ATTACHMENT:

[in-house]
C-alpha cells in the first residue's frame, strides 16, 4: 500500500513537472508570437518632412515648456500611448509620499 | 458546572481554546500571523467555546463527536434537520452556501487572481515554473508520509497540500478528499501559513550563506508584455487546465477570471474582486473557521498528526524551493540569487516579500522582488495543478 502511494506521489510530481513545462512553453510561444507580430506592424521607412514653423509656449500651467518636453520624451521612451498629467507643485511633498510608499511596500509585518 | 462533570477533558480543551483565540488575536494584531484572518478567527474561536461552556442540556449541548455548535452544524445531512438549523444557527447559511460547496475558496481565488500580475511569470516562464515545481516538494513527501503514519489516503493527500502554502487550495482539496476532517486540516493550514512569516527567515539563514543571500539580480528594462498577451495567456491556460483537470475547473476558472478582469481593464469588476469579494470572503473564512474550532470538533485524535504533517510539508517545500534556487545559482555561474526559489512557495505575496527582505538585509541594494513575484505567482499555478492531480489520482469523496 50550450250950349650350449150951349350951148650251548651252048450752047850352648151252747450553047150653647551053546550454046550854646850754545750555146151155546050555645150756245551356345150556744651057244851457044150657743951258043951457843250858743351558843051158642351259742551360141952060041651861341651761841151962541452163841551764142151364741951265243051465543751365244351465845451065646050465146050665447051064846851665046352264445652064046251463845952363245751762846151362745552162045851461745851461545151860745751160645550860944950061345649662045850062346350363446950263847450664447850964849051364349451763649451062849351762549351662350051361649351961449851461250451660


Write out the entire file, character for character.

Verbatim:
[in-house]
C-alpha cells in the first residue's frame, strides 16, 4: 500500500513537472508570437518632412515648456500611448509620499 | 458546572481554546500571523467555546463527536434537520452556501487572481515554473508520509497540500478528499501559513550563506508584455487546465477570471474582486473557521498528526524551493540569487516579500522582488495543478 502511494506521489510530481513545462512553453510561444507580430506592424521607412514653423509656449500651467518636453520624451521612451498629467507643485511633498510608499511596500509585518 | 462533570477533558480543551483565540488575536494584531484572518478567527474561536461552556442540556449541548455548535452544524445531512438549523444557527447559511460547496475558496481565488500580475511569470516562464515545481516538494513527501503514519489516503493527500502554502487550495482539496476532517486540516493550514512569516527567515539563514543571500539580480528594462498577451495567456491556460483537470475547473476558472478582469481593464469588476469579494470572503473564512474550532470538533485524535504533517510539508517545500534556487545559482555561474526559489512557495505575496527582505538585509541594494513575484505567482499555478492531480489520482469523496 50550450250950349650350449150951349350951148650251548651252048450752047850352648151252747450553047150653647551053546550454046550854646850754545750555146151155546050555645150756245551356345150556744651057244851457044150657743951258043951457843250858743351558843051158642351259742551360141952060041651861341651761841151962541452163841551764142151364741951265243051465543751365244351465845451065646050465146050665447051064846851665046352264445652064046251463845952363245751762846151362745552162045851461745851461545151860745751160645550860944950061345649662045850062346350363446950263847450664447850964849051364349451763649451062849351762549351662350051361649351961449851461250451660